Agent banking: Easier access to financial services for Nairobi’s poor

In the past, poor people living in Nairobi slums experienced problems when attempting to gain access to financial services. This was because banks were not near their localities and they were forced to travel significant distances in search of a bank.

What this meant, for someone living in an out-of-the-way informal settlement, was that they would have to cut out a large part of their day to travel and then stand in queues. Transportation costs also had to be taken into account; more often than not, the whole endeavor would prove extremely time-consuming and costly.

Since 2010, however, there have been significant improvements in the banking sector with the introduction of agent banking, an innovative delivery channel that seeks to bring access to financial services much closer to poor people.

James Mwangi, the owner of a Kibera Equity bank agent outlet, explains how it works. “To become an Equity agent, you need to have an existing business — e.g. a consumer goods distribution, a supermarket, or a petrol station. For you to transact any business at the Equity agent-banking outlet, you need to have a registered bank account. Transactions are made with a system called Mkesho.”

Mkesho is a bank account that facilitates the transfer of money to and from your mobile phone Mpesa account and your Equity Bank account. The system offers extra benefits, such as receiving text messages confirming that you have made a deposit or withdrawn money.

Mwanghi feels that the system has been a big boost to the community, especially for people for whom mobility out of the slum can prove challenging. “Most of the people I serve are women and youths who have small businesses here in the neighborhood — mostly beauty salons, groceries, and those selling secondhand clothes.”

In Equity’s view, agents are the future for retail banking in Kenya. The principal value of the model, they say, is its use of mobile phone technology to bring affordable financial services to new customers who live in remote geographic areas within urban and rural settlements.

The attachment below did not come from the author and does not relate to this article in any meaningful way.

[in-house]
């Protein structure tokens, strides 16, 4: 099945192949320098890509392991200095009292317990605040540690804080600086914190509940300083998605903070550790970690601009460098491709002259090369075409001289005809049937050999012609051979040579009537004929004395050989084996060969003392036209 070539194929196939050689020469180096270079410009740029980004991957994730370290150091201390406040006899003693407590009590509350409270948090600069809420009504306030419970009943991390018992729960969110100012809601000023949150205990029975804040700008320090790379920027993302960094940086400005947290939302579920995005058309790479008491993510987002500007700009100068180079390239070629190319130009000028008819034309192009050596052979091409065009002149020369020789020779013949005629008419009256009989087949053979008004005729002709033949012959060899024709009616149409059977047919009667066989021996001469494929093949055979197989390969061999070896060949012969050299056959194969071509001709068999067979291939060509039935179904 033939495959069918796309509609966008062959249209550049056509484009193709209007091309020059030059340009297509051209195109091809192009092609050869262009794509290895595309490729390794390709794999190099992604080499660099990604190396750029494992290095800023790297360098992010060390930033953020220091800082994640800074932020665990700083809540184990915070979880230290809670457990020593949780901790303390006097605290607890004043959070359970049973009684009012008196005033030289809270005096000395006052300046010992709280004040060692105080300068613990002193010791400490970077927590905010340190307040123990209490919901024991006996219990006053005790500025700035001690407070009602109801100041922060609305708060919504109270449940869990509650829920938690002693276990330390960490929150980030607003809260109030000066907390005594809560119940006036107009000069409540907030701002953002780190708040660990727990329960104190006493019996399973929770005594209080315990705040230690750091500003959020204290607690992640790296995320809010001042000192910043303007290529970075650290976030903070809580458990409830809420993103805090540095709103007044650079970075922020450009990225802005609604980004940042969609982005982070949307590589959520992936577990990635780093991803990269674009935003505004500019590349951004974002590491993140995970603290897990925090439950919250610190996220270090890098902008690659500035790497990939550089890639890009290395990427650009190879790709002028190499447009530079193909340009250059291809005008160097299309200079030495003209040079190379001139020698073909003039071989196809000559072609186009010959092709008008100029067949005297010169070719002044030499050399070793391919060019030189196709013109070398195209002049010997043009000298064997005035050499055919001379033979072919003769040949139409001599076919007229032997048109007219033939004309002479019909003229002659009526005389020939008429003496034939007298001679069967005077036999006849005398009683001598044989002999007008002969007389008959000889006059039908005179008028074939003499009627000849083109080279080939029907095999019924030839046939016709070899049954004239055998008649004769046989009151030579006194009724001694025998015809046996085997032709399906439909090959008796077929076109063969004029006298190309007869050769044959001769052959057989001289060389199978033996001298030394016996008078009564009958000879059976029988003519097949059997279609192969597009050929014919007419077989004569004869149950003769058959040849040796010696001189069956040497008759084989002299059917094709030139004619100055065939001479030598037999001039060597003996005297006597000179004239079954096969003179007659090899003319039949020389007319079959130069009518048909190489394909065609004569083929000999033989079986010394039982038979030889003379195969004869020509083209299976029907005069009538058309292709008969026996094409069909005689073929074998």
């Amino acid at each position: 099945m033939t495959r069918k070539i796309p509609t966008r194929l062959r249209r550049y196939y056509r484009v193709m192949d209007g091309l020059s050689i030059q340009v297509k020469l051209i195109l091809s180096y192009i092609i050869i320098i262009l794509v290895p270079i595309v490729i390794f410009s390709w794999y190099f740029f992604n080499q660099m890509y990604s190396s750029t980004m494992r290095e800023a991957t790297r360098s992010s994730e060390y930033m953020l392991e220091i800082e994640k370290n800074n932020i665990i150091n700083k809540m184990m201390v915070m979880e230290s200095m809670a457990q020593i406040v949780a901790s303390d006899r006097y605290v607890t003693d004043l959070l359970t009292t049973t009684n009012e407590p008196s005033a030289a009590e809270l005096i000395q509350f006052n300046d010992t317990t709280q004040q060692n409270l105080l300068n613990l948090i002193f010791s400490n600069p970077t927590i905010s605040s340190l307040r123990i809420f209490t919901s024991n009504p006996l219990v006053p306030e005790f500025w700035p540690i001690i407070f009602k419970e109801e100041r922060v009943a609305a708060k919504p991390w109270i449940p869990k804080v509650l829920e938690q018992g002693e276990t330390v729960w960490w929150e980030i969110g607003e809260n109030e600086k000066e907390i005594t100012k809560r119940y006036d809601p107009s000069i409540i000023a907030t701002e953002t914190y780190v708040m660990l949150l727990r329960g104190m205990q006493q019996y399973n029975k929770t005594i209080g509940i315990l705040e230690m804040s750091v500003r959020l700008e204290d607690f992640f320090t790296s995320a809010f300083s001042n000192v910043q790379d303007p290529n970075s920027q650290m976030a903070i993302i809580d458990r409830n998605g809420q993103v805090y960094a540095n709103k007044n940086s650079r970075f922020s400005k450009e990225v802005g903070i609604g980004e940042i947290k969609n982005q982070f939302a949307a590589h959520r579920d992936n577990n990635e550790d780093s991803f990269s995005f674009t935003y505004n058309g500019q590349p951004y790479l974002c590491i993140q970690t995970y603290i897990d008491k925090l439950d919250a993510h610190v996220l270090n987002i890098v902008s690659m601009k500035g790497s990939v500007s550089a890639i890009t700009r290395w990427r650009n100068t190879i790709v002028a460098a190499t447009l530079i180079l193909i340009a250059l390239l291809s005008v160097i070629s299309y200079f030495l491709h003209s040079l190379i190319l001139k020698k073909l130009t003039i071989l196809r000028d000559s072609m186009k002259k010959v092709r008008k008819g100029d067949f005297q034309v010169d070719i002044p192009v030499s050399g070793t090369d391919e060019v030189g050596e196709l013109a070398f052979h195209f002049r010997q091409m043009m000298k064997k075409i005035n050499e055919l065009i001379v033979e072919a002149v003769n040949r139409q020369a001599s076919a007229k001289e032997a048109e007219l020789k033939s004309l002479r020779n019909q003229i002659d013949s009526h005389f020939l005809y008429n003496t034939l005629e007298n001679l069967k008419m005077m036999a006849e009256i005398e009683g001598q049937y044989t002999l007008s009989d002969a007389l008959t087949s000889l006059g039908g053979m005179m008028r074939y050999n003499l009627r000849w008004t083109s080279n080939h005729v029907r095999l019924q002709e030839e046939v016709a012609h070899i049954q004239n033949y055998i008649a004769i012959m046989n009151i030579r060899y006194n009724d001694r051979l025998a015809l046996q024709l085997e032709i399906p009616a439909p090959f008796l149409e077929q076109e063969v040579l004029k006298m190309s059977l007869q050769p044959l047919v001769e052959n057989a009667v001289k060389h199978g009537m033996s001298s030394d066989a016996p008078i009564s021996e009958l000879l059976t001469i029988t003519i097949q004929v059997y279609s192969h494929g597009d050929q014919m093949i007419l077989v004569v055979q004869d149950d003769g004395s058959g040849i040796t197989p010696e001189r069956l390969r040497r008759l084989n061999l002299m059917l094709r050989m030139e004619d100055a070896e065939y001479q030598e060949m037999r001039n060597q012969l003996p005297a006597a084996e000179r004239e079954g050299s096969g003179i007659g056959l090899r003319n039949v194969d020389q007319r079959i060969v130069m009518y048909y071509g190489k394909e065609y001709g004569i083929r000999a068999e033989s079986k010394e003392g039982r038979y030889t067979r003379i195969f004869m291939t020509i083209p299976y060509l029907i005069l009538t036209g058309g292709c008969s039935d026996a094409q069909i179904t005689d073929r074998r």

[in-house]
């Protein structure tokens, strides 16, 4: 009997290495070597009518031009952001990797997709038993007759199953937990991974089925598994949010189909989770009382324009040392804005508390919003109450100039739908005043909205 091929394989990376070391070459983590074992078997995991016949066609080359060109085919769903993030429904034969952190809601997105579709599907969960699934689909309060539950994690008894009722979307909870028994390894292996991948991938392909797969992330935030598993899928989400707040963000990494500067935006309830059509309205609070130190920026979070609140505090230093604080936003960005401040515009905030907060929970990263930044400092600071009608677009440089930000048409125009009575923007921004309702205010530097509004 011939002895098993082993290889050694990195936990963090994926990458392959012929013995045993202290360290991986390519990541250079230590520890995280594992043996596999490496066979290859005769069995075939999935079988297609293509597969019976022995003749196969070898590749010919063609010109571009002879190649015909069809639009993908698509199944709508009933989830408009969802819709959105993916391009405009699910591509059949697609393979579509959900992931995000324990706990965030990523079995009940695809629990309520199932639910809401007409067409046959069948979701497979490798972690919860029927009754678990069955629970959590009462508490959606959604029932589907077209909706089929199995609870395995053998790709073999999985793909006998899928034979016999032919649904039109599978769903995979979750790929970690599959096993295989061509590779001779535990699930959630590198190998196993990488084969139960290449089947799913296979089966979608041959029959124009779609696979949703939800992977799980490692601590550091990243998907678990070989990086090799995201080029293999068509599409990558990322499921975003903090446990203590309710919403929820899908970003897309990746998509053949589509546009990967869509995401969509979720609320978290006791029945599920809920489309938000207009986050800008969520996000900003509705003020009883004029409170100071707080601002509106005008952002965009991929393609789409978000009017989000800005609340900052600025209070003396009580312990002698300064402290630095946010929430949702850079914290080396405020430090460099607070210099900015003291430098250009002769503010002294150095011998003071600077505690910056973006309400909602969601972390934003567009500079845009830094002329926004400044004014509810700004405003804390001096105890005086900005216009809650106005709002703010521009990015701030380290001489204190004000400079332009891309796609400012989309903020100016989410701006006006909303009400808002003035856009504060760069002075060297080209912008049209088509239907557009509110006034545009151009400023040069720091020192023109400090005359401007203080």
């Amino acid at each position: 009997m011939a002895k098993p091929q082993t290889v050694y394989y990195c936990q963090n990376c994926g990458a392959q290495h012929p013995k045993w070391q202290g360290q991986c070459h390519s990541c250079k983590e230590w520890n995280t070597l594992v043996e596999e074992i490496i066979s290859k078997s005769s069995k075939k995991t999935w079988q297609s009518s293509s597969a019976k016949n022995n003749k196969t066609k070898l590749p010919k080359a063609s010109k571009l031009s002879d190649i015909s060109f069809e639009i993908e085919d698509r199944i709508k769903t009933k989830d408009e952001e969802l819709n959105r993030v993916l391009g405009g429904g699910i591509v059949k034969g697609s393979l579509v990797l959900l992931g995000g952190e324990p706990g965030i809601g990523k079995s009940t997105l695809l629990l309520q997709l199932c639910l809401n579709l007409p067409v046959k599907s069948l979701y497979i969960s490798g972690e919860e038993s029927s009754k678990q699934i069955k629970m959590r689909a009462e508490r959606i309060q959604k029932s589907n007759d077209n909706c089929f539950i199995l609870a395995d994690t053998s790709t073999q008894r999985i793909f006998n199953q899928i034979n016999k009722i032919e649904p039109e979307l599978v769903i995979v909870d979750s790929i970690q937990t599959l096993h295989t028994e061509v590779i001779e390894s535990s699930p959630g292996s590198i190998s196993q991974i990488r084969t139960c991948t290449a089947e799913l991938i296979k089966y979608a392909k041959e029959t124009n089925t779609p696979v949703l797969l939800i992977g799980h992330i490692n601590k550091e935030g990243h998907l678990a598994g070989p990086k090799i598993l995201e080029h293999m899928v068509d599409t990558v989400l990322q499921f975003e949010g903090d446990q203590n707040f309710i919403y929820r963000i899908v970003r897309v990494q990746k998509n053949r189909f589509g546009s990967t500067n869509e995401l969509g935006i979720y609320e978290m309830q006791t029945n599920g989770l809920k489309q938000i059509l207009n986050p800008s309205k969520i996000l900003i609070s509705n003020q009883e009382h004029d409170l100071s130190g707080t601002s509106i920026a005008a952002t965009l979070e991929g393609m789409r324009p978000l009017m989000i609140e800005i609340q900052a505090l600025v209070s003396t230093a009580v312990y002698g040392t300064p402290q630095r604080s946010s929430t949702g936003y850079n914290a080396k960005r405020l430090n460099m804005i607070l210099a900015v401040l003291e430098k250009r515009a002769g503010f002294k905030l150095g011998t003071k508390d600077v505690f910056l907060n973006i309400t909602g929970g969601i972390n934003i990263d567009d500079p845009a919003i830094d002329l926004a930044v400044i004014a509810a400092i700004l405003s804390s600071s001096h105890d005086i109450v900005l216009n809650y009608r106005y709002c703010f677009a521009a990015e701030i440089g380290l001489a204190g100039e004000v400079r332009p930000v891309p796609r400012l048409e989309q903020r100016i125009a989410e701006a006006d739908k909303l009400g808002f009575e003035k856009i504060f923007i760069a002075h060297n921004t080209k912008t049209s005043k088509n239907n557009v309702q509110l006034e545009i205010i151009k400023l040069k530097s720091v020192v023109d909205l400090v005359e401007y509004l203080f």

Kibera slum, with its huge population, has proved a good starting point, as its opportunities match Equity’s growth strategy.

More than 1,000 agents are already operating under the Equity network. This is important to Equity, which seeks to cut costs on physical branch expansion and staff hiring.

Apart from this, tapping into the predominant unbanked rural and urban-slum population is crucial for deepening access to financial services which will, in turn, help realize Kenya’s Vision 2030 — a blueprint geared towards economic, political, and social stability.

Margaret, a beauty salon owner, explains how the agent-banking model has worked in her favor: “Before this initiative came, I used to have a lot of trouble with my customers [getting calls all the time] asking where I was. With the long queues and the fact that I had to use money for transport to get to the nearest Equity two kilometers away, it always took me hours to make a transaction at the bank, and this only meant losing out on customers who had come to have their hair done.

“Luckily, I never do that anymore, because the Equity agent is just at my doorstep; hence, no more calls from customers — and if there are, it’s only to confirm the time they will be coming. This has contributed immensely to my business growth, and if all goes well, I have plans to open another salon in Makina village,” one of the
13 villages of Kibera.

The emergence of this new cash economy in remote areas, market centers, and slums is bringing hope to many Kenyan communities. This assessment coincides with the view of Equity CEO Dr. Mwangi as expressed at the agent banking launch: “This is likely to be the biggest business in Kenya’s entrepreneurial space. You helped us create the Equity brand. You were the warriors and heroes of creating the Equity brand. It’s your turn now to benefit from it.”

Originally posted on urb.im

About Sande Wycliffe

I am a motivated community leader living and working in the Kibera slum. The power of information exchange can change Kibera and bring about unity of purpose.

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